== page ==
Antithrombotic treatments in patients with acute ischemic stroke and non-valvular atrial fibrillation before introduction of non-vitamin K antagonist oral anticoagulants into practice in Korea
This study aimed to describe patterns of long-term antithrombotic use in acute ischemic stroke (AIS) patients with non-valvular atrial fibrillation (NVAF) in Korea and their impacts on clinical events before introduction of non-vitamin K antagonist oral anticoagulants (NOAC) into practice in 2015.
Patients with NVAF who were admitted due to the AIS and discharged no later than 2008 were enrolled retrospectively. Data were collected at 11 time points during the first 3 years of follow-up. The primary outcome event was a composite of stroke recurrence, major bleeding, and death. Vitamin K antagonist (VKA) users were categorized into a well-controlled INR group and a poorly-controlled INR group (modified TTR ≥47.0% vs <47.0%).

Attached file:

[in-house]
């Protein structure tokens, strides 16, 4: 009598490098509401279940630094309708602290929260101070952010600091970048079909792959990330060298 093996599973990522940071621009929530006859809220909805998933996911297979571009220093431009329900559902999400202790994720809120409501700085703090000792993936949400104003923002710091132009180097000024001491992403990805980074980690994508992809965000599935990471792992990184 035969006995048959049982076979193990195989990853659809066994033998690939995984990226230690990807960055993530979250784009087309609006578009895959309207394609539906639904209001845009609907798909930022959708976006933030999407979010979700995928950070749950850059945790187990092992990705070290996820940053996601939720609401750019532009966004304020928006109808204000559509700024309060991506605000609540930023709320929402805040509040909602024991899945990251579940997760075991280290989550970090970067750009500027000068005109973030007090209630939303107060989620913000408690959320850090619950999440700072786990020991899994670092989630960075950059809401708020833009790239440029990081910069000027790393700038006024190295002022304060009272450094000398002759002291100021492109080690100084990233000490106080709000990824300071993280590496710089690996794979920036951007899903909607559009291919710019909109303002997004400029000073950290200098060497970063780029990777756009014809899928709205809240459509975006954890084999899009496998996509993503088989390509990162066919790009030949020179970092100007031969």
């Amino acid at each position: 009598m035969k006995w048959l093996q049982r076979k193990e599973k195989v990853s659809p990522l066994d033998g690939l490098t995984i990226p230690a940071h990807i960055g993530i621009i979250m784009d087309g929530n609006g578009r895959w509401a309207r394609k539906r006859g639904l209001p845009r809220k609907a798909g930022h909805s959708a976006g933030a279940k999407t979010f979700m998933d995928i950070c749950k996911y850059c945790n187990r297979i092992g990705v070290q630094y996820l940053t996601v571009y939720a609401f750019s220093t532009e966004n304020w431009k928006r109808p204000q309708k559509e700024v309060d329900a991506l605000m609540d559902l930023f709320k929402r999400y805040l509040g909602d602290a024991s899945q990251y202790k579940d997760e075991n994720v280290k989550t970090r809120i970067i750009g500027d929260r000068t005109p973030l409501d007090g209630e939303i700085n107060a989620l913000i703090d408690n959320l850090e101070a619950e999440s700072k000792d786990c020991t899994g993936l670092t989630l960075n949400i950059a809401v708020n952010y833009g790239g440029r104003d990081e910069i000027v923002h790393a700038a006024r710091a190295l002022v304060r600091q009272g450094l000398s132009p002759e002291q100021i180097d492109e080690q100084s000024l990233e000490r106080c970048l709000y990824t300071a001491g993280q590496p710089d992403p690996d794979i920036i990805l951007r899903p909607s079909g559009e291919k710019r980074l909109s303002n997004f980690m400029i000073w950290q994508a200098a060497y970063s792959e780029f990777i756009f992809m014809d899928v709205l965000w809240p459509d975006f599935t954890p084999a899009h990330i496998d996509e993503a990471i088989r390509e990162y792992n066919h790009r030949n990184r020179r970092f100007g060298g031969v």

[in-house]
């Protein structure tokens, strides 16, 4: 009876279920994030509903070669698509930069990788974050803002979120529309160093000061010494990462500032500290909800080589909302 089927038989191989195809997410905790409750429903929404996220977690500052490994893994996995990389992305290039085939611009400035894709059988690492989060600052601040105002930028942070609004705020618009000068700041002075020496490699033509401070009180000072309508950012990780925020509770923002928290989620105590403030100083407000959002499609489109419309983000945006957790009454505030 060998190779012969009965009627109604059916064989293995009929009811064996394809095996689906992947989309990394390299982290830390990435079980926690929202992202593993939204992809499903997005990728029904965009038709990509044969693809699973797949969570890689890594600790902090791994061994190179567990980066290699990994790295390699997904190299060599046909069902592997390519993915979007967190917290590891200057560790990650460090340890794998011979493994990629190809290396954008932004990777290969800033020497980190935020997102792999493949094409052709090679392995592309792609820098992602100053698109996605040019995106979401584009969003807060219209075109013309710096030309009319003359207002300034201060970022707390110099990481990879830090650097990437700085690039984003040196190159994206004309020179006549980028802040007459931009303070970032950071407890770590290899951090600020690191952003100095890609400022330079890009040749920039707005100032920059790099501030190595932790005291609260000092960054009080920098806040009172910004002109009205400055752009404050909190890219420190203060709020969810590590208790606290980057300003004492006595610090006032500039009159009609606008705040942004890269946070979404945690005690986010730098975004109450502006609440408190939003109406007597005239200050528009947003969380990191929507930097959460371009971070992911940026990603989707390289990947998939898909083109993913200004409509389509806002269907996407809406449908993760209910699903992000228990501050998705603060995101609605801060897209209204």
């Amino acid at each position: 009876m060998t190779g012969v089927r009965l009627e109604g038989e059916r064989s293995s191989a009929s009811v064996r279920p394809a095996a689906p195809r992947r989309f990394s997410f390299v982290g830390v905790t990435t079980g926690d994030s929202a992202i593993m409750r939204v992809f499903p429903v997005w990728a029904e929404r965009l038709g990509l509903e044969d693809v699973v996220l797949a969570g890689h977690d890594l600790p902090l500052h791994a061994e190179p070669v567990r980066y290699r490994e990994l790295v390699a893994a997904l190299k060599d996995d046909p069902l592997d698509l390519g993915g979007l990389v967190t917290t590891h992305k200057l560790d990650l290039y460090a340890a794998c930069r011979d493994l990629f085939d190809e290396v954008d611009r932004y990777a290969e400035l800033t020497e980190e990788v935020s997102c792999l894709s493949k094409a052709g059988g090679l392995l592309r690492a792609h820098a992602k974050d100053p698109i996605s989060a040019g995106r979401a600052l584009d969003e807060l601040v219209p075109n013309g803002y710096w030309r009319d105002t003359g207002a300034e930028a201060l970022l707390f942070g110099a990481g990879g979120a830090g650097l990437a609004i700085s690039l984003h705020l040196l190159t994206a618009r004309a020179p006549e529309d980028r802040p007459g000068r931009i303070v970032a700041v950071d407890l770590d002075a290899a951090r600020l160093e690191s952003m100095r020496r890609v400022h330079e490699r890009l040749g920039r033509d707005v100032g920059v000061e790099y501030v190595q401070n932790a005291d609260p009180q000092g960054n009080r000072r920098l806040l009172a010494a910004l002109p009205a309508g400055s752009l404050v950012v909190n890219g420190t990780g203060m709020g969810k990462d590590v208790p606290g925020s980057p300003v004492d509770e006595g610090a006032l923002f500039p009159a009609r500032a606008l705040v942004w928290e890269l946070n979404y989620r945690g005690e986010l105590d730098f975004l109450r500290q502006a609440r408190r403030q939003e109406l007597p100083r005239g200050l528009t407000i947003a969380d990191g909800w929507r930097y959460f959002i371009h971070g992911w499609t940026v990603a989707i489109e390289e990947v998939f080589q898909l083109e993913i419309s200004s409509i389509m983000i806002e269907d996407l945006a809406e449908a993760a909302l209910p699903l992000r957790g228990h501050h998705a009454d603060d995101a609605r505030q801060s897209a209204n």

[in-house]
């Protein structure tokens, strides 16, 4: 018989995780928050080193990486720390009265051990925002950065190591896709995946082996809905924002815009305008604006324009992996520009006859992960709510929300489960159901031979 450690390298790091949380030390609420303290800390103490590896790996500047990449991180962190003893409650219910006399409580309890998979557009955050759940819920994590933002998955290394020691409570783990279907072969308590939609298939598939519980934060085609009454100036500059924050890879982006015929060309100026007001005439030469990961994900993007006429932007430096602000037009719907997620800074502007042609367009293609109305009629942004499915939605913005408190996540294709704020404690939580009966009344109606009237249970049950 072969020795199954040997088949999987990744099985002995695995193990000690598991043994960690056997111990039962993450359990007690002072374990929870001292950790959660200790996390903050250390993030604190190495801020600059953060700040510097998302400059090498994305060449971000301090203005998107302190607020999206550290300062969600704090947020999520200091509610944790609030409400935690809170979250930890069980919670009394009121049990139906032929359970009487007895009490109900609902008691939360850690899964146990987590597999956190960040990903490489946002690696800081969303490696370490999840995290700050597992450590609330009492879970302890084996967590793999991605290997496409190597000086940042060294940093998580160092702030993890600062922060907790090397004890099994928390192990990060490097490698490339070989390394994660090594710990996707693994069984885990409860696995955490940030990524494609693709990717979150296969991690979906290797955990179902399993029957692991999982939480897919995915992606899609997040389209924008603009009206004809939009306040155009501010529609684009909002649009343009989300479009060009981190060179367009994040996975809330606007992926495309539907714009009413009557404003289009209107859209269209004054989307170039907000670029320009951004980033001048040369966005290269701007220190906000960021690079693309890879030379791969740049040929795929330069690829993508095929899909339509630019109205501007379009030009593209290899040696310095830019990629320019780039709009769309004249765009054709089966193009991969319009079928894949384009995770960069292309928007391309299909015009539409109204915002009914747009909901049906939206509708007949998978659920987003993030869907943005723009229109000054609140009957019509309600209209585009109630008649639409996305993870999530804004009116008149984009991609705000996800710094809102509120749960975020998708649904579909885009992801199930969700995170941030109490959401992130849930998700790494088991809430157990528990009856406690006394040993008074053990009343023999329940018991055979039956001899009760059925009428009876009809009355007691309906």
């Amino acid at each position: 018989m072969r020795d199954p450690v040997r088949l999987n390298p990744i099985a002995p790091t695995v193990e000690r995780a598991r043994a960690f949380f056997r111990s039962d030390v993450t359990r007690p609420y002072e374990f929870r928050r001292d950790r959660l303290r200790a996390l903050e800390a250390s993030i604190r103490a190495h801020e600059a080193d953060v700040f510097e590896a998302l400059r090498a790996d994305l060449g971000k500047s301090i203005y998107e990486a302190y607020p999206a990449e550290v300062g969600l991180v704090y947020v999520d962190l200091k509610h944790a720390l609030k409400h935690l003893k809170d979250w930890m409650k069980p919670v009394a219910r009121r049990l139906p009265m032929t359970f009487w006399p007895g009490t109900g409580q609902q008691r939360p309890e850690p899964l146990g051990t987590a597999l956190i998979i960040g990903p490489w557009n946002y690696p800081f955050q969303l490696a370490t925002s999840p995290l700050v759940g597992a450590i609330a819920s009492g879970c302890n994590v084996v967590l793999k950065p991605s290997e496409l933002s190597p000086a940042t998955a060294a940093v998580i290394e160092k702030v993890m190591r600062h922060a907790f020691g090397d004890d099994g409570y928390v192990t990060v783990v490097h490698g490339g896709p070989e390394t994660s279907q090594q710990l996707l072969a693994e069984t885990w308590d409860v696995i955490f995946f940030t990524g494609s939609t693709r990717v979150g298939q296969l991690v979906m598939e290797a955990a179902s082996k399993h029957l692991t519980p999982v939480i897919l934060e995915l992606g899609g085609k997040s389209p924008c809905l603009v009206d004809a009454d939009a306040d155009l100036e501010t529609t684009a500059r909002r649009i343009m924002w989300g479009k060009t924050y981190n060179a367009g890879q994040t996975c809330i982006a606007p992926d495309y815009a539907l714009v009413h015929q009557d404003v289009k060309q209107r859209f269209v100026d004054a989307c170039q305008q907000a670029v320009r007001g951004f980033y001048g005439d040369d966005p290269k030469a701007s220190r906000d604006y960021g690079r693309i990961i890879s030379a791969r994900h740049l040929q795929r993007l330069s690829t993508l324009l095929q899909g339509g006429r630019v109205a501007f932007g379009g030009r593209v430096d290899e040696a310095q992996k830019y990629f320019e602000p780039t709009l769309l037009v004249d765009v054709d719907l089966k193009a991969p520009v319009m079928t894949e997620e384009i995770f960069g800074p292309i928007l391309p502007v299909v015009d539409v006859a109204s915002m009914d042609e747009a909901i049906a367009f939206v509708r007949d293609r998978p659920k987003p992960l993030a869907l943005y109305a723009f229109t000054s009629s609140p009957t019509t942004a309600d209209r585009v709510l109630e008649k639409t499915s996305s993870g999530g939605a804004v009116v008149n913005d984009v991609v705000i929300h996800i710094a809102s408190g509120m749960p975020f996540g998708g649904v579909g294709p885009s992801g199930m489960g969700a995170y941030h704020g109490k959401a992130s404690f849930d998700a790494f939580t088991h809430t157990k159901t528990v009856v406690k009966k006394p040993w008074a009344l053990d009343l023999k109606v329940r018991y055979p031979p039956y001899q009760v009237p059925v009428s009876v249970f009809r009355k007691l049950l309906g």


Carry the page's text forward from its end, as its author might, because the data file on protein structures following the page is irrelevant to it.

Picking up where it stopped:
Of 1,350 patients enrolled in this study, 95% were on antithrombotic medications at discharge. The rate of VKA usage decreased over time (77% and 40% at discharge and 3 years, respectively). The cumulative event rates of the primary outcome differed by treatment patterns. Among the 10 most frequent treatment types, the highest outcome rate was observed in patients who started with VKA-only therapy but discontinued VKAs during follow-up without restarting (70.2%); this was followed by those starting with antiplatelet-only therapy and stopping it without restart (66.7%). Among VKA users, the 3-year cumulative primary outcome rates were higher in the poorly-controlled INR group than the well-controlled INR group (24.5% vs 15.7%; p = 0.015).
Our study revealed that, in pre-NOAC era, there was a wide spectrum of long-term antithrombotic use. The incidence of the composite outcome also varied by patterns of antithrombotic use.